Editor's note: Here's a blog post from delivery skipper Charlie Agnew on a New England spring time delivery south from Maine. With warm temperatures and regular boating having arrived in most of the country weeks ago, this exercise in cool weather sailing may sound a little unusual for many readers! You can find Charlie's blog here.
How mean, then nice, the ocean can be! A short piece on a delivery from Portland, Maine, to Stamford, Conn.
The start of this spring delivery consisted of a good butt-kicking in the gulf of Maine. Gryphon (Swan44) sailed from Casco Bay on a fine early May morning, clear blue skies, light breeze, a welcoming to the waters. The weather and conditions slowly digressed over the day to a less than ideal 40 knots of cold southerlies with 3-5 foot seas and eventually some hard driving rain. We had squeezed in a nice lunch-time barbeque which we were pumped about until that all came flying back, literally, later in the day.
Laying the Cape Cod Canal became impossible and with conditions as they were, an undesirable push for us. Checking the charts we saw Cape Ann as a good bailout point, and due to our reduced crew strength, a necessary stopping point. We cracked off the wind and began visualizing the comforts of food and rest for the night. Our cruising guides mysteriously covered about all of the New England coast EXCEPT Boston to Maine. We knew a normal harbor of refuge choice would have been Gloucester, but we put a call in to the Ipswich Harbormaster to try to gain some insight on anchorages in the area north of Cape Ann. Surprisingly we were able to reach the Ipswich Harbormaster by cell phone, him being at home at 2030 on a Wednesday eve. He was great and offered us plenty of local info, advised on the concern for sand bars in Ipswich bay and the more obvious choice of finding a mooring in Gloucester. We decided to poke in to Ipswich bay which was well protected from the hard blowing southerly and see if we could make that work. This would save us some time getting in and out on our way again. We chose an depth area of 16-18’ west of the channel outside Annisquam Harbor with a sand bottom. We dropped the hook ~65' of chain and got her set in not too long of order, and proceeded to set up our chartplotter to track our movement, and add alarms for both depth and movement outside a small anchor swing radius. This gave us some confidence in catching a snooze with several anchor checks planned throughout the night. Despite the winds, the anchor held solid, no alarms, and we woke to a beautiful morning all alone in Ipswich Bay.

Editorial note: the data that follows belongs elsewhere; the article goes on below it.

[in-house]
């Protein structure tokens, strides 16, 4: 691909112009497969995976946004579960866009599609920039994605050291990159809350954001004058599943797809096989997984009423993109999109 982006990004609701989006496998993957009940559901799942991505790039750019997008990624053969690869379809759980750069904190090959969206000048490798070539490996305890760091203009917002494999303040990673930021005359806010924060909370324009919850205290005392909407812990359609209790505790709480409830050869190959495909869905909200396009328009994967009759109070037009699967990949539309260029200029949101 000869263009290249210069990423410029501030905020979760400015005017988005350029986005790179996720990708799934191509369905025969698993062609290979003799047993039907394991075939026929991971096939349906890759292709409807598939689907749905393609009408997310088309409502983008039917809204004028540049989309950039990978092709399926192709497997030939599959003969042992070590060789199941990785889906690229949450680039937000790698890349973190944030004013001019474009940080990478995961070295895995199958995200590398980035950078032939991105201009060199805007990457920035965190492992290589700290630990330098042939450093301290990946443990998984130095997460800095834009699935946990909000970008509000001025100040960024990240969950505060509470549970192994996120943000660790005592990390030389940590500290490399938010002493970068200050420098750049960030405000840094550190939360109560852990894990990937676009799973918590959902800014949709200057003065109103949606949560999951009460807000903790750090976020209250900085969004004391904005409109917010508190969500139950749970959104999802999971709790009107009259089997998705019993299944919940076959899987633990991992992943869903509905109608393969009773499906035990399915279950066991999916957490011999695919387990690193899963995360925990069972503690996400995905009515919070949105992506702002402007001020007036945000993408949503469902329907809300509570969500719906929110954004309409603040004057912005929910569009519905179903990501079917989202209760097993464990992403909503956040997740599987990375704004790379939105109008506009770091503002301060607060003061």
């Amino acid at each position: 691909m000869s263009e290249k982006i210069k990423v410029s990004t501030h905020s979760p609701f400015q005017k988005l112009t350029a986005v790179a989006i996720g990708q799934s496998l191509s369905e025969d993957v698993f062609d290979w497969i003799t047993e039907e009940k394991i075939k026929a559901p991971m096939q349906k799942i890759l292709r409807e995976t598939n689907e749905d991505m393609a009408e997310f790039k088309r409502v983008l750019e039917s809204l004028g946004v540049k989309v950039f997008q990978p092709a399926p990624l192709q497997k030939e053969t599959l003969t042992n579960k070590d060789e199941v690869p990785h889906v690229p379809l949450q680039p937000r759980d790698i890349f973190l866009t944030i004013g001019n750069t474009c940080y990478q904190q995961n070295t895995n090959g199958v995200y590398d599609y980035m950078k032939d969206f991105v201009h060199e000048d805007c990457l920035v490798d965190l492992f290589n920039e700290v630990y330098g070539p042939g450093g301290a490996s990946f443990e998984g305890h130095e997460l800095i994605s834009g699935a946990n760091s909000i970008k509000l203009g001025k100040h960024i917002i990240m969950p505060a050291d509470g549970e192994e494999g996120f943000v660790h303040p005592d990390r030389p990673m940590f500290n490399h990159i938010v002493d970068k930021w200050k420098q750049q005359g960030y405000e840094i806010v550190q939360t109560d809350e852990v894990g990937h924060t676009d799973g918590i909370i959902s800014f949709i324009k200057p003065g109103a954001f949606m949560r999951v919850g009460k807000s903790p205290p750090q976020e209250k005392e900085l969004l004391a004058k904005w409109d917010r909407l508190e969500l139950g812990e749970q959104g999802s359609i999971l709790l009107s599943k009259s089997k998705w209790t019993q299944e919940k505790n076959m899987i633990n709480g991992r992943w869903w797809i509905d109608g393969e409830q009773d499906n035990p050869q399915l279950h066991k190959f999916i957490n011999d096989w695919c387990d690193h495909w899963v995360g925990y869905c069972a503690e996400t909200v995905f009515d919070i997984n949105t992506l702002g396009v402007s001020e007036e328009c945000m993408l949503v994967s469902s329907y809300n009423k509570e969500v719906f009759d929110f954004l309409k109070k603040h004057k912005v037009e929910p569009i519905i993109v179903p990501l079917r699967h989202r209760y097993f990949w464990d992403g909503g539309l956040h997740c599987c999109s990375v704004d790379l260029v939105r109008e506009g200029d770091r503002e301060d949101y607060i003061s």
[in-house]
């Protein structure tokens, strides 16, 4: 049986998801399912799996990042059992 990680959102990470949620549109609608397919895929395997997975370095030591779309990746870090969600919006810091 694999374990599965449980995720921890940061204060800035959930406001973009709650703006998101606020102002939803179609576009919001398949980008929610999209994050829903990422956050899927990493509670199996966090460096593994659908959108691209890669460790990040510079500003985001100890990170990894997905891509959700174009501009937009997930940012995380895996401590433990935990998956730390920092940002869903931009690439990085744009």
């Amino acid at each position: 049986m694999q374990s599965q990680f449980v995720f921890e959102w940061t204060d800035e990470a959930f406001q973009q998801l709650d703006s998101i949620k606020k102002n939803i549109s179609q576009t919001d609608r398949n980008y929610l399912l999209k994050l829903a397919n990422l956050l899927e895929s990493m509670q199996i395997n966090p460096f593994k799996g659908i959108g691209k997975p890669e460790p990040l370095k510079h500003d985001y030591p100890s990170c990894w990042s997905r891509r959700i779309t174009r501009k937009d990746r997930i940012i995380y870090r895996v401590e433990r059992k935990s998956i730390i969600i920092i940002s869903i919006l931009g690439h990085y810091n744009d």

This day the winds shifted from the south to NW and as we rounded Cape Ann heading south to the Canal, the breeze filled in and we had a beautiful eight hours of close reach sailing through Stellwagen Bank and Cape Cod bay. This was very refreshing and kicked off a 30 hour stretch of smooth sailing all the way down to Stamford. The night watches were quiet, chilly, but tolerable, and the following day brought more NW breeze and some close hauled motor sailing down the Long Island Sound.
This was a great finish to a rough starting trip, arriving in Stamford at 1430 (elapsed 52 hours), time to fuel, pack up, and put the good ship Gryphon to bed before a great weekend of partying for the commissioning of the Stamford Yacht Club, 2013!